A national best practice for increasing access to fruits and vegetables locally, as well as increasing the incorporation of fruits and vegetables into individuals' diets is by working with corner store owners. Corner store initiatives have been shown to increase both supply and demand for fresh fruits and vegetables in low income neighborhoods and areas with high proportion of racial and ethnic minorities. The Division of Public Health partners with the Regional Environmental Council (REC) to source local produce to participating stores and to continue the availability of produce during winter months.
The Centers for Disease Control (CDC) recommends expanding farmers' market coverage as a strategy for increasing access to healthy foods and reducing the local burden of chronic disease. Increasing the number of food retailers, including temporary food establishments such as mobile grocers, has been shown to increase food security in traditional food insecure locations. In the summer months, when these options are most abundant, food deserts can shrink and in some cases disappear temporarily. As such, another healthy eating objective of MIM is to increase access to farmers' markets.
Encouraging and supporting community gardens is another strategy to increase healthy food availability. Literature reviews have revealed an association between the presence of community gardens and increased fruit and vegetable intake. One review article recommends that local communities expand access to community gardens by bringing together city planners, health departments, etc. and community groups to identify appropriate locations and pool resources.
Joint Use Agreements
A primary active living strategy for MIM is to establish Joint Use Agreements (JUA) with the Worcester Public Schools (WPS) which will open school playgrounds to the public outside of school hours. The National Prevention Strategy similarly recommends encouraging community design and development to facilitate access to safe, accessible and affordable places for physical activity. Studies have found that playgrounds are a critical resource for physical activity, especially in urban environments. Increased access to facilities and recreational opportunities increases physical activity in children.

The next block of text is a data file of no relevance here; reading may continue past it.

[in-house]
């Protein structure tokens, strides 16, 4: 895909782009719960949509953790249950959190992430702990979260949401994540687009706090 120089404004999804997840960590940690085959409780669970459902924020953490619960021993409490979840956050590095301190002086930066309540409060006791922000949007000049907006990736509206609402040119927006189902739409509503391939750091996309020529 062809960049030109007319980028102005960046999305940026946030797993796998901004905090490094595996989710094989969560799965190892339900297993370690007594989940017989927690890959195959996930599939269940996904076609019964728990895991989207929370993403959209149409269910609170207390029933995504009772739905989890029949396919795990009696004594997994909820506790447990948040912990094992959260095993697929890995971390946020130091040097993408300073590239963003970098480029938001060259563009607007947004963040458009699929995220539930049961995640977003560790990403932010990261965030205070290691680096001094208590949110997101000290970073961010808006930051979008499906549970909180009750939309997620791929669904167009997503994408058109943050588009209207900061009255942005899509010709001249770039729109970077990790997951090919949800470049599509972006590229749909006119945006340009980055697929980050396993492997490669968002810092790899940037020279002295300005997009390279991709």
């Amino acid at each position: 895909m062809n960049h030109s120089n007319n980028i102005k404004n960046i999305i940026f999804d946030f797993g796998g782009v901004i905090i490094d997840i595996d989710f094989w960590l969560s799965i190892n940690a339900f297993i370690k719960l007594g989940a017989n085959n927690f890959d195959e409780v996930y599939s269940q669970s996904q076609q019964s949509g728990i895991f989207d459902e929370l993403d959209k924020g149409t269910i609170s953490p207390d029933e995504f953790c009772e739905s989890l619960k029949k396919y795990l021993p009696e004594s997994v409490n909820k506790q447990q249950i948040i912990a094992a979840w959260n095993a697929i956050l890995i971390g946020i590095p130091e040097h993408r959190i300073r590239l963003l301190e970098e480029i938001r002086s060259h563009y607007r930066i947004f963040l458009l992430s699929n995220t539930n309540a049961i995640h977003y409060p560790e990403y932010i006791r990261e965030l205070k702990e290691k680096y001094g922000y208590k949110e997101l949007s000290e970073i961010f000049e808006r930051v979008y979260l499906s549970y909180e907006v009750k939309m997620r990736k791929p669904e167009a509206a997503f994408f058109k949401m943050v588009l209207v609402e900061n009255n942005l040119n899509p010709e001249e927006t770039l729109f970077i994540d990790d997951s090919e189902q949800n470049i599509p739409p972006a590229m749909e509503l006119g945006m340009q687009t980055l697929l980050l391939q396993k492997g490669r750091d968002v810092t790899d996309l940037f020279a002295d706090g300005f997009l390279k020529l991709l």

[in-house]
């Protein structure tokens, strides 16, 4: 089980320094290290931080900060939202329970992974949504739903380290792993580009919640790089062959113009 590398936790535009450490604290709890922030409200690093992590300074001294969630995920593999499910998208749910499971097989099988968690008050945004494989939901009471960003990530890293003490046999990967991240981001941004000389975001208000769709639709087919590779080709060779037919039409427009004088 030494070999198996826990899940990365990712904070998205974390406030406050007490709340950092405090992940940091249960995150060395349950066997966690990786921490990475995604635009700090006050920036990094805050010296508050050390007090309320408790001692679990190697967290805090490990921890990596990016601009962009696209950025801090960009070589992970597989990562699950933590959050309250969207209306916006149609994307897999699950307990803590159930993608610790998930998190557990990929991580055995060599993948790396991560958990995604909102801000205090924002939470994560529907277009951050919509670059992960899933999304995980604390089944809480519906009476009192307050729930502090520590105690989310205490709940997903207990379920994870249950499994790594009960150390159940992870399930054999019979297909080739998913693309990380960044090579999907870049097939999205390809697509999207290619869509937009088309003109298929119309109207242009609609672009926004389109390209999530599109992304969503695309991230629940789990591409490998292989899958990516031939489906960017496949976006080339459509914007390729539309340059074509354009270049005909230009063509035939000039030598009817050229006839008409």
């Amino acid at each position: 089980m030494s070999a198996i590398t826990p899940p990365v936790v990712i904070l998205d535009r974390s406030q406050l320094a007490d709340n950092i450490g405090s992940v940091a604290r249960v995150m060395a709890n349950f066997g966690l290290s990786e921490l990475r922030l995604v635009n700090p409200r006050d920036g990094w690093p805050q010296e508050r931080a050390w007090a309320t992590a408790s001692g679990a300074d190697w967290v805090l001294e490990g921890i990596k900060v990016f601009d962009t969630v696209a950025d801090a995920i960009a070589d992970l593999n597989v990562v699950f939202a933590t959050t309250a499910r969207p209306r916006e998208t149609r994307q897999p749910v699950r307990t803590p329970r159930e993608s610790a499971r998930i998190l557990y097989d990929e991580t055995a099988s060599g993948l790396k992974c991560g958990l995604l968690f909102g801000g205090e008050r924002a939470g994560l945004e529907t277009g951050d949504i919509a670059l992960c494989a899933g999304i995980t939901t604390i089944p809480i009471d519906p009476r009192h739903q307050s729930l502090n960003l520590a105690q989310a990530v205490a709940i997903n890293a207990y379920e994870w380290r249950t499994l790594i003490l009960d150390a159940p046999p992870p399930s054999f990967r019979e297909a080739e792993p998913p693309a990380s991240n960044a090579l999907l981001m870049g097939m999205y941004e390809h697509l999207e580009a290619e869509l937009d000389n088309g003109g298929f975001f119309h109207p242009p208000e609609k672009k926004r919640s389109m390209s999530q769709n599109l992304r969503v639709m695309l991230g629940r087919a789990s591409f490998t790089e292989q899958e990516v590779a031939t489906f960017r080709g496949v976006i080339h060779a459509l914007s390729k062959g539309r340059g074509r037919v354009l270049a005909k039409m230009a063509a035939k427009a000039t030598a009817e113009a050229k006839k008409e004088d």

Another policy prioritized in the CHIP and MIM is Complete Streets, a policy approach to ensure that streets are designed to accommodate all users; making streets safer for drivers, transit users, pedestrians and bicyclists. Research found traffic speed and volume to be among the neighborhood environment features with the greatest association with youth physical activity. People living in areas with lower traffic speeds reported using parks more frequently. A literature review demonstrated the positive impacts that infrastructure changes, like improving sidewalks or adding bike lanes can have on physical activity. Not only do such changes increase physical activity in the community, but also improve attitudes toward active transportation.
Safe Routes to School
Rates of walking and biking to school have fallen nationwide from over 50% in the mid-1960s to less than 15% today, with more students driven to school in personal vehicles. One consequence is less physical activity at a time when childhood obesity is alarmingly high. Safe Routes to School (SRTS) is a nationally promoted program that aims to improve health by increasing physical activity, reducing air pollution and improving safety for pedestrians. Safe Routes to School policies that consider bussing distances, traffic patterns surrounding schools and speed limits can increase the proportion of students that walk to school. Therefore, SRTS is also prioritized by MIM as a means to increase physical activity in our community.
Early Childhood Nutrition
The Division of Public Health, through the MIM initiative, also provides support to organizations working to increase nutrition practices, policies and programs through school, after-school and early childhood programs.
For more detailed information visit Mass in Motion Worcester.